For the first six years and a bit of my professional life, the common man was an intrinsic part of my life. Every morning, a little after 9 am, two individuals would file into the Times of India office, almost like clockwork. One was close to 70, the other was just 23

Every Republic Day brings back memories of another day, another time. I was entering my teens when I arrived in Delhi for the first time to participate in the 1978 Republic day parade as an NCC cadet. My memories are fading but still alive. I remember having to get up at 5 am every morning in the biting cold, get my shirt starched and buckles shining: parade practise was at 7 am sharp.

Dr Kiran Bedi is an accomplished woman, one I respect and admire. A few years ago, I was a media representative at the National Police Academy in Hyderabad and Dr Bedi and I along with other senior police officers were attending a meeting of the NPA. By 6 pm, most of the menfolk were getting restless: the sun was setting and the throat was parched. But Dr Bedi -- the only woman in the room -- determinedly made a stellar presentation on the citizen police equation. The rest of us had lost interest, but Dr Bedi was pushing ahead with her speech.

So, the bugle has been sounded: after  exactly a year Delhi is set to get an elected govern

And then they came for the cartoonists. The Indian Express headline this morning is quite brilliantly apt, more so because it reveals the cowardice of the hooded men with guns. A cartoonist is one of the most incisive beings in a newsroom, someone who uses the sketch pen as a weapon, not of mass destruction but of universal wit, sarcasm, laughter. You turn to a cartoonist for relief from the daily rigours of life: amidst sadness, death and destruction, the cartoon is meant to inject humour into our lives.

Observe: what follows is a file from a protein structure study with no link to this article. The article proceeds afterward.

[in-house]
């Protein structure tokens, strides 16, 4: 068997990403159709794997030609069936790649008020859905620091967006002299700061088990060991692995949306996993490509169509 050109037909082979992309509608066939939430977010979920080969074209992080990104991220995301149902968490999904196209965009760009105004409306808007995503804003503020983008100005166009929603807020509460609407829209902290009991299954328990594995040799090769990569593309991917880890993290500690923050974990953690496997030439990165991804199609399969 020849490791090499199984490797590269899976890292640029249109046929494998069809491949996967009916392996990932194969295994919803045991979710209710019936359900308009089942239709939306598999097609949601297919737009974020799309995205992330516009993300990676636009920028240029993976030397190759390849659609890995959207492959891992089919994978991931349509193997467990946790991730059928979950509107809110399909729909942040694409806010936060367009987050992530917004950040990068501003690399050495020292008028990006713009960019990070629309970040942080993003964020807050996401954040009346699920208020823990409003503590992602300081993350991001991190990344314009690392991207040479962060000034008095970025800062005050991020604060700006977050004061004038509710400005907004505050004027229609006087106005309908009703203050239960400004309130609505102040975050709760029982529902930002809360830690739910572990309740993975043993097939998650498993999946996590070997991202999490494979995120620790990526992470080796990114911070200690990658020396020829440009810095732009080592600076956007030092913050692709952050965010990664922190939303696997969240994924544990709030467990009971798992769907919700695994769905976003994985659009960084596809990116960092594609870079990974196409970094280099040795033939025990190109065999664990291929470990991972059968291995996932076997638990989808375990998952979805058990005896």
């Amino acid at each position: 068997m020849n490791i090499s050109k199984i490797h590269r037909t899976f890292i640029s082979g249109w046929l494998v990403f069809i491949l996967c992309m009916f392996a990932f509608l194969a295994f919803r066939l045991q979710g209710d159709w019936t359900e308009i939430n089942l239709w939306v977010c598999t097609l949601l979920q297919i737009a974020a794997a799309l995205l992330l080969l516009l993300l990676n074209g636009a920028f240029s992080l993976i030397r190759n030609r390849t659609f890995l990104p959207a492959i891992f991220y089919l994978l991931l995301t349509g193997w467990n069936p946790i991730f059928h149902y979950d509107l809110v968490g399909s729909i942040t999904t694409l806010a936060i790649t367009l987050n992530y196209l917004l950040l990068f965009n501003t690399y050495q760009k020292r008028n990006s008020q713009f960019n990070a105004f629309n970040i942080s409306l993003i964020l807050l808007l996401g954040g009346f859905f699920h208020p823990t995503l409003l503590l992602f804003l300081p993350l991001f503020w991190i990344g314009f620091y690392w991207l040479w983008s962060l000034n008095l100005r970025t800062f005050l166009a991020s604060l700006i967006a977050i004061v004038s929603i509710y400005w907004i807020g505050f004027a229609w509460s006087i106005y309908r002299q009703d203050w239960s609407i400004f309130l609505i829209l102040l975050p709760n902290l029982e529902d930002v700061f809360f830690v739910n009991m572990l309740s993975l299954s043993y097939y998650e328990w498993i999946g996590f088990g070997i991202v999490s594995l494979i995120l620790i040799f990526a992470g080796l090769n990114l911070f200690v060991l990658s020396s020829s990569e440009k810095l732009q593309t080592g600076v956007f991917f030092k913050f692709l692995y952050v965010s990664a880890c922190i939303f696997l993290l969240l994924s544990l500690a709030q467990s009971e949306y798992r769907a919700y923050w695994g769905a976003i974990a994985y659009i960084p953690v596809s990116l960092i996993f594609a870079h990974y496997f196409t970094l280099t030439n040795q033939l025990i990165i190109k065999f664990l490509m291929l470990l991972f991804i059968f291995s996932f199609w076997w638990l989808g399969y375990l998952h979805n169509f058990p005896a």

Shashi Tharoor went to my school in Mumbai; an old school tie can be a special bond. I do not choose to defend Mr Tharoor or give him a clean chit. Nor will I pronounce him guilty in the 'court' of a television studio. What I do call for is a swift and transparent investigation into the Sunanda Tharoor case. Sunanda died on January 17,2014. Now, almost a year later the Delhi police has filed an FIR in the case for murder under section 302 against 'unknown persons'.

First, a disclosure: I am an unabashed MS Dhoni fan. Maybe it has something to do with the fact that when I first met him, he warmly shook my hand and said, 'there are only two journalists who I respect. You are one of them, the other is Prannoy Roy.'

Like most South Delhi colonies, Panchshila park where I live, is seeing rapid construction. The old leafy houses are being demolished and three, sometimes four storey buildings are being constructed. Every morning, I walk past these houses, watching young men (and a few women) lifting the stone and gravel, knocking in bricks, carrying the sand.

I have been to Peshawar once. I didn't have a visa for the city but sneaked in because I was desperately keen to track the Taliban. The year was early 2001, just before 9/11 awakened the world to the horrors of global terror emanating from the Afpak region. I couldn't quite get into the rugged wilds of the FATA territories but I did manage to meet a number of Taliban sympathisers in Peshawar

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